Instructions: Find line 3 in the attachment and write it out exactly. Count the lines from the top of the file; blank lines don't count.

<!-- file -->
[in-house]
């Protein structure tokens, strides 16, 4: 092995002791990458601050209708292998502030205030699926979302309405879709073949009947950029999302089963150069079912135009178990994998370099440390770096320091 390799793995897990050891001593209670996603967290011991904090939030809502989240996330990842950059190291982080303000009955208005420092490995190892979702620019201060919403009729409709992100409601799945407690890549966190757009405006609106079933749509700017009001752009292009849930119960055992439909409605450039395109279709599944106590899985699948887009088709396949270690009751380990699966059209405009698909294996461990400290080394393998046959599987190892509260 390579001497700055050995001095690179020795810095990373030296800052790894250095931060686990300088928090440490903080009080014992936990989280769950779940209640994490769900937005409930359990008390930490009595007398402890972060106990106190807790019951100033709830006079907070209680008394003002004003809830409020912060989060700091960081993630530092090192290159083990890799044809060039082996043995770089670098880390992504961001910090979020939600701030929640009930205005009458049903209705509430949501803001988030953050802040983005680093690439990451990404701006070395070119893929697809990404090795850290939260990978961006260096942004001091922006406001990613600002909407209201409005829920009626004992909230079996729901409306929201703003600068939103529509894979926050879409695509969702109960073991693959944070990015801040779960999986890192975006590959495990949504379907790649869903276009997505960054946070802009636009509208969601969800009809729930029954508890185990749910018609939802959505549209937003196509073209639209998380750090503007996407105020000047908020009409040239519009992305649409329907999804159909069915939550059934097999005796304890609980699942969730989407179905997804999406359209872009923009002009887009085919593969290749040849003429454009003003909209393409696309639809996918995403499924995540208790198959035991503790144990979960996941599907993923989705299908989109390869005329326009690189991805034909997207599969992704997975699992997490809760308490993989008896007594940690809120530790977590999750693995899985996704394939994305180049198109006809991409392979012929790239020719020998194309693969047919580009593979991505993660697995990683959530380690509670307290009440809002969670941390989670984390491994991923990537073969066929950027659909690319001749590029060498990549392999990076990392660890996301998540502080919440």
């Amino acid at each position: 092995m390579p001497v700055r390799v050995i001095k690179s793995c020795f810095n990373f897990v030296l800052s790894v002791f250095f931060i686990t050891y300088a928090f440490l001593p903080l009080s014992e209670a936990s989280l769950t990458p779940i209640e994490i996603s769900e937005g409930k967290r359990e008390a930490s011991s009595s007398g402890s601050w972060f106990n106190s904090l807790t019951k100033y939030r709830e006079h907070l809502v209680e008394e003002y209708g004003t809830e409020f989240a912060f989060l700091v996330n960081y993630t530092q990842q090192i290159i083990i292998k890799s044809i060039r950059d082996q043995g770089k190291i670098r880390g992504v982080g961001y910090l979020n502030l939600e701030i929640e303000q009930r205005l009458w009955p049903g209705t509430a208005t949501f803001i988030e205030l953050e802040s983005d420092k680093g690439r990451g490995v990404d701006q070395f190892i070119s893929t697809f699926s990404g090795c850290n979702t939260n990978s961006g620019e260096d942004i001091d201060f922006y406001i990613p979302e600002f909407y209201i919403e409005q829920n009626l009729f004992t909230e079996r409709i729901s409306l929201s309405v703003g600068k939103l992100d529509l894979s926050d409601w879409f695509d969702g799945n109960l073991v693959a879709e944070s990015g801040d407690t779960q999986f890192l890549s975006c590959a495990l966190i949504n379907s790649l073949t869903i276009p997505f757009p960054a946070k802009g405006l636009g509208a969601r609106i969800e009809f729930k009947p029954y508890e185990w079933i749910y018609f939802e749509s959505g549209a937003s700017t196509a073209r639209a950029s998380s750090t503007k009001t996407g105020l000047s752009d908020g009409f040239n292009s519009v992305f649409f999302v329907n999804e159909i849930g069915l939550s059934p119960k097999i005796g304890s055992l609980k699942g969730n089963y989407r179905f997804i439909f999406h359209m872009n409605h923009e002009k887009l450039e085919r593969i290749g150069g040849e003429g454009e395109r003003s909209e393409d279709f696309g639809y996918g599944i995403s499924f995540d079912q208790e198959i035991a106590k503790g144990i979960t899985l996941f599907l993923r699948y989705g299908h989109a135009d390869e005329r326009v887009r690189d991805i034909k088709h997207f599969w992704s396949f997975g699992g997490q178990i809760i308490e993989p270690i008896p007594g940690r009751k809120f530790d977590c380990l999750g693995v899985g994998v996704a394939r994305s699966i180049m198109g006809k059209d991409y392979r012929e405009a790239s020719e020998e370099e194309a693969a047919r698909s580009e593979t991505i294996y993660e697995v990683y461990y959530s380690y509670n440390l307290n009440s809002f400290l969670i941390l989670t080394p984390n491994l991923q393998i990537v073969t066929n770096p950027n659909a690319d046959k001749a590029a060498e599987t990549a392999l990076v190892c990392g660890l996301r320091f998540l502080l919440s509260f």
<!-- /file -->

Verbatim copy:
């Amino acid at each position: 092995m390579p001497v700055r390799v050995i001095k690179s793995c020795f810095n990373f897990v030296l800052s790894v002791f250095f931060i686990t050891y300088a928090f440490l001593p903080l009080s014992e209670a936990s989280l769950t990458p779940i209640e994490i996603s769900e937005g409930k967290r359990e008390a930490s011991s009595s007398g402890s601050w972060f106990n106190s904090l807790t019951k100033y939030r709830e006079h907070l809502v209680e008394e003002y209708g004003t809830e409020f989240a912060f989060l700091v996330n960081y993630t530092q990842q090192i290159i083990i292998k890799s044809i060039r950059d082996q043995g770089k190291i670098r880390g992504v982080g961001y910090l979020n502030l939600e701030i929640e303000q009930r205005l009458w009955p049903g209705t509430a208005t949501f803001i988030e205030l953050e802040s983005d420092k680093g690439r990451g490995v990404d701006q070395f190892i070119s893929t697809f699926s990404g090795c850290n979702t939260n990978s961006g620019e260096d942004i001091d201060f922006y406001i990613p979302e600002f909407y209201i919403e409005q829920n009626l009729f004992t909230e079996r409709i729901s409306l929201s309405v703003g600068k939103l992100d529509l894979s926050d409601w879409f695509d969702g799945n109960l073991v693959a879709e944070s990015g801040d407690t779960q999986f890192l890549s975006c590959a495990l966190i949504n379907s790649l073949t869903i276009p997505f757009p960054a946070k802009g405006l636009g509208a969601r609106i969800e009809f729930k009947p029954y508890e185990w079933i749910y018609f939802e749509s959505g549209a937003s700017t196509a073209r639209a950029s998380s750090t503007k009001t996407g105020l000047s752009d908020g009409f040239n292009s519009v992305f649409f999302v329907n999804e159909i849930g069915l939550s059934p119960k097999i005796g304890s055992l609980k699942g969730n089963y989407r179905f997804i439909f999406h359209m872009n409605h923009e002009k887009l450039e085919r593969i290749g150069g040849e003429g454009e395109r003003s909209e393409d279709f696309g639809y996918g599944i995403s499924f995540d079912q208790e198959i035991a106590k503790g144990i979960t899985l996941f599907l993923r699948y989705g299908h989109a135009d390869e005329r326009v887009r690189d991805i034909k088709h997207f599969w992704s396949f997975g699992g997490q178990i809760i308490e993989p270690i008896p007594g940690r009751k809120f530790d977590c380990l999750g693995v899985g994998v996704a394939r994305s699966i180049m198109g006809k059209d991409y392979r012929e405009a790239s020719e020998e370099e194309a693969a047919r698909s580009e593979t991505i294996y993660e697995v990683y461990y959530s380690y509670n440390l307290n009440s809002f400290l969670i941390l989670t080394p984390n491994l991923q393998i990537v073969t066929n770096p950027n659909a690319d046959k001749a590029a060498e599987t990549a392999l990076v190892c990392g660890l996301r320091f998540l502080l919440s509260f």